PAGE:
I recently had an enquiry by email which brought home to me the advantages that we have in this day and age because the patient included some photographs of his condition.
It also illustrated the importance of making regular inspections of your feet which are a frequently neglected extremity of our bodies.
His story went like this: “Until recently, toenail number 2 used to look like number 4, i.e. a bit of white at the base of the nail that I put down to left over soap from the shower when I glanced at it from a great height.
(Click the photos to Enlarge)
When the edge of the nail is pressed back from the front edge it appears that the nail is cracked across about half way down the length as though it has had an impact. As a result it curves down from mid point towards the front. I don’t have any shoe problems that might cause this so if an impact rather than constant pressure has caused this then I was unaware of it. (or maybe aware at the time but not of the ongoing effect.)
Left foot is normal.”
From the written description it might be difficult to understand what might be happening. But the inclusion of the photographs (not difficult in this age of digital cameras) made the diagnosis much easier.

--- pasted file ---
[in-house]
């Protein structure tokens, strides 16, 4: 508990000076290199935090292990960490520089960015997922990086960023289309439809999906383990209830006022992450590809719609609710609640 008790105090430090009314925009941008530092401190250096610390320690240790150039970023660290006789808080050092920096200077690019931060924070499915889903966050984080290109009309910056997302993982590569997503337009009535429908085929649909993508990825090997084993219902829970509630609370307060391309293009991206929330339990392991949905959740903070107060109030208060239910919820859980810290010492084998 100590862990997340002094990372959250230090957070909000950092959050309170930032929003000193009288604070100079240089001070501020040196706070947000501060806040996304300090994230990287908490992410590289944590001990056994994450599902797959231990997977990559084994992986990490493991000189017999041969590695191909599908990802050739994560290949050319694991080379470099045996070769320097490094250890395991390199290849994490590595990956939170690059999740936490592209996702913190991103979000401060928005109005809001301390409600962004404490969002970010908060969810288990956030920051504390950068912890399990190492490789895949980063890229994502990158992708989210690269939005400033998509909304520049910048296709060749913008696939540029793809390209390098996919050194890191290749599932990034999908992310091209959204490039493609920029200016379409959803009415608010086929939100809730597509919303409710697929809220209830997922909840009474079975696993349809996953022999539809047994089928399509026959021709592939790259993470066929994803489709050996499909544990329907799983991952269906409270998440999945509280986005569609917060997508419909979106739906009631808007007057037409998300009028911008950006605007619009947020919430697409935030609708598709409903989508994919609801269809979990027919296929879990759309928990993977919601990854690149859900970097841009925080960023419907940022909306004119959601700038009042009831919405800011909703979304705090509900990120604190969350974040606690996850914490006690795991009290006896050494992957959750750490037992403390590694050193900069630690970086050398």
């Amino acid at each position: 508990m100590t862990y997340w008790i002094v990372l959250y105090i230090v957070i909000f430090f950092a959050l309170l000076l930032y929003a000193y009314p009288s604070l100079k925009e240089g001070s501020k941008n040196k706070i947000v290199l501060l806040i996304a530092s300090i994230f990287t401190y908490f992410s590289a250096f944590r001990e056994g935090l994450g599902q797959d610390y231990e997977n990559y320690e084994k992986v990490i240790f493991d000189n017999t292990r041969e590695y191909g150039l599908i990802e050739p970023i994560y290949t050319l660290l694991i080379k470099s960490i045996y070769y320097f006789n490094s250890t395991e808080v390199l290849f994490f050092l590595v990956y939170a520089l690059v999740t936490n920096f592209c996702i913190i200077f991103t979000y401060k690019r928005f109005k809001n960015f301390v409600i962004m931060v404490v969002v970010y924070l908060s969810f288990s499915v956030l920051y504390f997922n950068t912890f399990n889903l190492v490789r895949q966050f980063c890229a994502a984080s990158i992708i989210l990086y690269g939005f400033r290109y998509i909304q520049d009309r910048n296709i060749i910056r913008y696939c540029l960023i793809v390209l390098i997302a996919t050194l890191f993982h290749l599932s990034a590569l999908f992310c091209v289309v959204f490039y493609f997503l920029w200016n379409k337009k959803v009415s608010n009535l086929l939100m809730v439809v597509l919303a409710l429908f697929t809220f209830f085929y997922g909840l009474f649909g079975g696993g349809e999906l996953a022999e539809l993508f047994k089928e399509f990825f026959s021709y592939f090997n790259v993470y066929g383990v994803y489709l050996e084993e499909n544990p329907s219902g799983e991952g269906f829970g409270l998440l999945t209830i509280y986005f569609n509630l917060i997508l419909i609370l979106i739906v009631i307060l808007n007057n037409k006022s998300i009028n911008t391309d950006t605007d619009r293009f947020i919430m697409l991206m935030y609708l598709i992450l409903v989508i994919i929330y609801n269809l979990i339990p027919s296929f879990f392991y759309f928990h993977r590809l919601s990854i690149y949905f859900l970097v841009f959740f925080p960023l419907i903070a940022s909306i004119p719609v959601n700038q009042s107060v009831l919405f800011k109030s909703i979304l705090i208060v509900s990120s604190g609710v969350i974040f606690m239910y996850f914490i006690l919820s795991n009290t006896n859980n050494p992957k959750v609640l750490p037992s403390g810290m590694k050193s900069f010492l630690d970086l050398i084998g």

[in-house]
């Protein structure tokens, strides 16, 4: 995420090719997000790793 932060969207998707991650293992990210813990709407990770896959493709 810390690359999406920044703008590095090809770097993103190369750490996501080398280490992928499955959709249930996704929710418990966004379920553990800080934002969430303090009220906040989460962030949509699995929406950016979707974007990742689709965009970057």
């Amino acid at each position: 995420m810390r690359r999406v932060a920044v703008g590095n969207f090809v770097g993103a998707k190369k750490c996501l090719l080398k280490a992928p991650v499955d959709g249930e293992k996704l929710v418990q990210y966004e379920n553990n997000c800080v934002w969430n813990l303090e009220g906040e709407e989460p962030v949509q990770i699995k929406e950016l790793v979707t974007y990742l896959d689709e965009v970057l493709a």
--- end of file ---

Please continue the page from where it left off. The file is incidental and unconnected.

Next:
The description and the appearance is typical of Onychomycosis = fungal infection.
The 4th toe shows the typical crumbly? yellow, patchy discolouration the 2nd is a classic presentation.
An alternative diagnosis is psoriasis; with this, developments like you describe are more associated with stress; however,normally there is a history of the underlying condition (psoriasis), which I don’t think you have.
Mycoses or fungal infections are usually picked up from communal shower facilities – gyms, change rooms, boarding school – they develop in a warm, moist environment -closed shoes, stockings, central heating, high humidity in summer.
They are contagious and spread easily when the growth conditions are optimal. (Like mushrooms).
Simplest treatment: Tea Tree Tincture or Oil twice daily.
Use an emery board to GENTLY abraid the nail, this creates a rough surface, then drip on the solution and wipe away the excess. Does not matter if solution gets onto the surrounding skin.
Commonly prescribed treatment: topical anti-fungal agents, some of which are over the counter. Or prescription oral agents if there is multiple toe involvement.
Warning: watch out for any rash in your groin or the soles of your feet. That indicates surface Tinea i.e. fungal infection.
Just be patient and observant for more toes getting it.
In an otherwise healthy person the development of this fungal infection of Onychomycosis is easily passed over as happened in this case until it had a good hold. So keep a careful eye on your extremities.